Don’t Go into the Woods

This game may look like another RPG maker survival horror game and the developer’s previous game, an RPG Maker game called Empire, lends some credence to this theory. Despite that, Don’t Go into the Woods is far more ambitious than that. DGitW includes crafting and survival mechanics more reminiscent of the modern “survival” genre while seeking to tell a deeper, more involved story than most survival games.

While it clearly is no Subnautica, highlighting games like that is not the purpose of this endeavor, and DGitW is making some bold and interesting moves in its own right, promising a story that tackles themes of child abuse and neglect.

Whether the story and gameplay actually hold up to these promises has yet to be seen. However, the developer’s previous title was well received by the handful of people playing it, and the RPG maker style graphics and the top-down view are certainly endearing and charming.

I personally wish Clecota Games success in their future endeavors and hope that this article helps get their little indie project some needed and well-deserved attention.

Investi-Gator: The Case of the Big Crime

  • Genre: Detective Point and Click Adventure game.
  • Price: $4.99
  • Demo: No

The second I started watching Investi-Gator’s trailer, I knew that this game had to make it on this list. The trailer just exudes charm and gives me all the nostalgic feels. From the Banjo-Kazooie style “voice acting”, to the game’s charming punny name, everything about this game has so far put a smile on my face. Investi-Gator reminds me of Detective Grimoire, in the sense that they are both short adventure games where the player is a detective and the focus on humor.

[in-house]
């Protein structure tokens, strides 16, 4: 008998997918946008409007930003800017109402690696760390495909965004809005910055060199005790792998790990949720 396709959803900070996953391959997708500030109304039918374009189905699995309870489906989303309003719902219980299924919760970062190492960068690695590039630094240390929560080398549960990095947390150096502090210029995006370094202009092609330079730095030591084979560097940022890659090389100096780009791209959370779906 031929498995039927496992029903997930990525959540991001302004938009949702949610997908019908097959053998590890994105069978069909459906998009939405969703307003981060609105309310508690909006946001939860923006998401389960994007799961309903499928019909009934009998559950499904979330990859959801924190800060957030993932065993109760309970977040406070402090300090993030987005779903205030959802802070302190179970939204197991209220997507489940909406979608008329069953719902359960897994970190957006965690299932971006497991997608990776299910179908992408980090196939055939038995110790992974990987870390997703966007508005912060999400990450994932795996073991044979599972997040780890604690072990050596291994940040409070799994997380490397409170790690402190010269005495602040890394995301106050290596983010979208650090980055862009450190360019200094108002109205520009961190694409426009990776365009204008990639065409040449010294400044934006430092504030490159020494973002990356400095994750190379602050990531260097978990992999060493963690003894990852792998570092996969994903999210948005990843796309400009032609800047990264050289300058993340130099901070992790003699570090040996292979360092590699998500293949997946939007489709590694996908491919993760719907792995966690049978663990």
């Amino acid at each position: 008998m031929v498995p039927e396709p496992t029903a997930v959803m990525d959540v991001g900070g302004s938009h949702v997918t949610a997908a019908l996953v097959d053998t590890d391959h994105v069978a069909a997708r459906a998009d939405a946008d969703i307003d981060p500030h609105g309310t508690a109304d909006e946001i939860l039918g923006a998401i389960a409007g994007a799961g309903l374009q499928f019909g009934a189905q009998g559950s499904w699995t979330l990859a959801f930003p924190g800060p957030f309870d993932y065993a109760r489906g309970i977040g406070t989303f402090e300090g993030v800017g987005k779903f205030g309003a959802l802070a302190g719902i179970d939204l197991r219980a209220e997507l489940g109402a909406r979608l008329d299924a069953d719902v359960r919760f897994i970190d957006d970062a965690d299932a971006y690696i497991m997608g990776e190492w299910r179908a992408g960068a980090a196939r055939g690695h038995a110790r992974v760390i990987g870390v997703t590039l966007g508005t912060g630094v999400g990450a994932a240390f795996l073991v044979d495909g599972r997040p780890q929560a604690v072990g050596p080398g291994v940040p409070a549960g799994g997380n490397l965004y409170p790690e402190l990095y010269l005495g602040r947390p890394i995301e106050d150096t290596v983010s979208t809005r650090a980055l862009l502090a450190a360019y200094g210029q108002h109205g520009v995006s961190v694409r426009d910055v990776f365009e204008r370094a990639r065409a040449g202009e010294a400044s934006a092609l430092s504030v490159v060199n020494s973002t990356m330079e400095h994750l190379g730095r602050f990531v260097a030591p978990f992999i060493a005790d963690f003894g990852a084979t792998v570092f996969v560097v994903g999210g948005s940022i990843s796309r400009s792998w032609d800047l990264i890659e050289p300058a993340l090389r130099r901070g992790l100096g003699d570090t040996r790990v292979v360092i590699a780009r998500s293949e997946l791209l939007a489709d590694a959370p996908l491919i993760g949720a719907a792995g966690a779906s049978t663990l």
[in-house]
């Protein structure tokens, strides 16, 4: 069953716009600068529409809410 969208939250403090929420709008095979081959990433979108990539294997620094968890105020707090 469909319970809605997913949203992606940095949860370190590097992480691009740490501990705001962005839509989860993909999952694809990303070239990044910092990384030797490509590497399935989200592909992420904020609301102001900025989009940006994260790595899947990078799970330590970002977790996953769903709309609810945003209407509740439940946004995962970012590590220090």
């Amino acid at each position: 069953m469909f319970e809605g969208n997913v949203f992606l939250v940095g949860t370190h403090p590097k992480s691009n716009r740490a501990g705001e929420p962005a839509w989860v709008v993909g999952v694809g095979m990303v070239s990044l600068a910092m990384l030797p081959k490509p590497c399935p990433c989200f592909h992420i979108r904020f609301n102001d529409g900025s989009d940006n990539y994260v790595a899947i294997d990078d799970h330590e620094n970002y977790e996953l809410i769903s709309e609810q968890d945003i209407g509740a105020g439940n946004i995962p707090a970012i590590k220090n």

While the most important part of any detective game is the actual mystery, and while this aspect can’t be tested without actually playing the game, a lackluster mystery isn’t necessarily the death of one of these games. It is pretty easy to figure out the culprit in Detective Grimoire before finishing the game and finding all the clues for example, but because that game is so charming and fun, as well as short, you aren’t sitting on that knowledge for too long before the end of the game.

If Investi-Gator can pull off something similar, and it looks like it can, it would be well worth your time and money.

The Breach: A VR Escape Game

  • Genre: Virtual Reality Escape Room
  • Price: $9.90
  • Demo: No

The Breach is a sci-fi VR Escape Room game where the player is tasked with repairing a broken anti-matter reactor. I don’t have much experience with VRs or Escape Rooms, but from the trailer and screenshots, The Breach looks like a very competent and well-designed VR game. However, due to its nature as an Escape Room and a VR game, I worry about the potential audience and replayability of the game.

However, the price of the game is competitive and even better than most in-person Escape Rooms. If you are a VR enthusiast and already have a VR set, this certainly looks like a good game to pick up, but I personally wouldn’t go dropping the $200+ just to pick it up.


  • Genre: JRPG
  • Price: $9.99
  • Demo: No

Noyo-! wears its inspiration from the Mother series on its sleeve. Everything from the character designs to the battle screen screams Earthbound to me, which is a good thing. While I’ve never played the series myself, I’ve heard exclusively good things, and taking inspiration from the series can’t be a bad idea.